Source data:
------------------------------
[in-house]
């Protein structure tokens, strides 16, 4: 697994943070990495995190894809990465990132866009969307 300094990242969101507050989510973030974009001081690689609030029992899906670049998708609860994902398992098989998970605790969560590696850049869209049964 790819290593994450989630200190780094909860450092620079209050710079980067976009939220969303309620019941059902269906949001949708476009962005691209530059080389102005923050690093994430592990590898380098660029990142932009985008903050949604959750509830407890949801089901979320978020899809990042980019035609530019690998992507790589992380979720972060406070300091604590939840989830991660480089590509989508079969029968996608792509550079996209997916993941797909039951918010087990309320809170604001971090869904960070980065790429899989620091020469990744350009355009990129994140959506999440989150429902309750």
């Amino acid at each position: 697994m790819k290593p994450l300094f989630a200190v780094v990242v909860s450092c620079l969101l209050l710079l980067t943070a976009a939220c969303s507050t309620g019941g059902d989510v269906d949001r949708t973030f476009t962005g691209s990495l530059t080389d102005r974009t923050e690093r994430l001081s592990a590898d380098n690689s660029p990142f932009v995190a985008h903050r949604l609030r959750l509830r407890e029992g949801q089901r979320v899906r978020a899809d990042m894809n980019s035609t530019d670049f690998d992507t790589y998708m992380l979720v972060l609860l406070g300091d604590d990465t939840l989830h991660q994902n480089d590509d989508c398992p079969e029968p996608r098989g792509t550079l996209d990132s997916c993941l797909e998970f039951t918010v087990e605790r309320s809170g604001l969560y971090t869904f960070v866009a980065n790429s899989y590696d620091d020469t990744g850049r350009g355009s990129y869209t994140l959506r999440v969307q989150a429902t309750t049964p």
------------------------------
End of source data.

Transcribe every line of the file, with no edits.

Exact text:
[in-house]
């Protein structure tokens, strides 16, 4: 697994943070990495995190894809990465990132866009969307 300094990242969101507050989510973030974009001081690689609030029992899906670049998708609860994902398992098989998970605790969560590696850049869209049964 790819290593994450989630200190780094909860450092620079209050710079980067976009939220969303309620019941059902269906949001949708476009962005691209530059080389102005923050690093994430592990590898380098660029990142932009985008903050949604959750509830407890949801089901979320978020899809990042980019035609530019690998992507790589992380979720972060406070300091604590939840989830991660480089590509989508079969029968996608792509550079996209997916993941797909039951918010087990309320809170604001971090869904960070980065790429899989620091020469990744350009355009990129994140959506999440989150429902309750």
């Amino acid at each position: 697994m790819k290593p994450l300094f989630a200190v780094v990242v909860s450092c620079l969101l209050l710079l980067t943070a976009a939220c969303s507050t309620g019941g059902d989510v269906d949001r949708t973030f476009t962005g691209s990495l530059t080389d102005r974009t923050e690093r994430l001081s592990a590898d380098n690689s660029p990142f932009v995190a985008h903050r949604l609030r959750l509830r407890e029992g949801q089901r979320v899906r978020a899809d990042m894809n980019s035609t530019d670049f690998d992507t790589y998708m992380l979720v972060l609860l406070g300091d604590d990465t939840l989830h991660q994902n480089d590509d989508c398992p079969e029968p996608r098989g792509t550079l996209d990132s997916c993941l797909e998970f039951t918010v087990e605790r309320s809170g604001l969560y971090t869904f960070v866009a980065n790429s899989y590696d620091d020469t990744g850049r350009g355009s990129y869209t994140l959506r999440v969307q989150a429902t309750t049964p």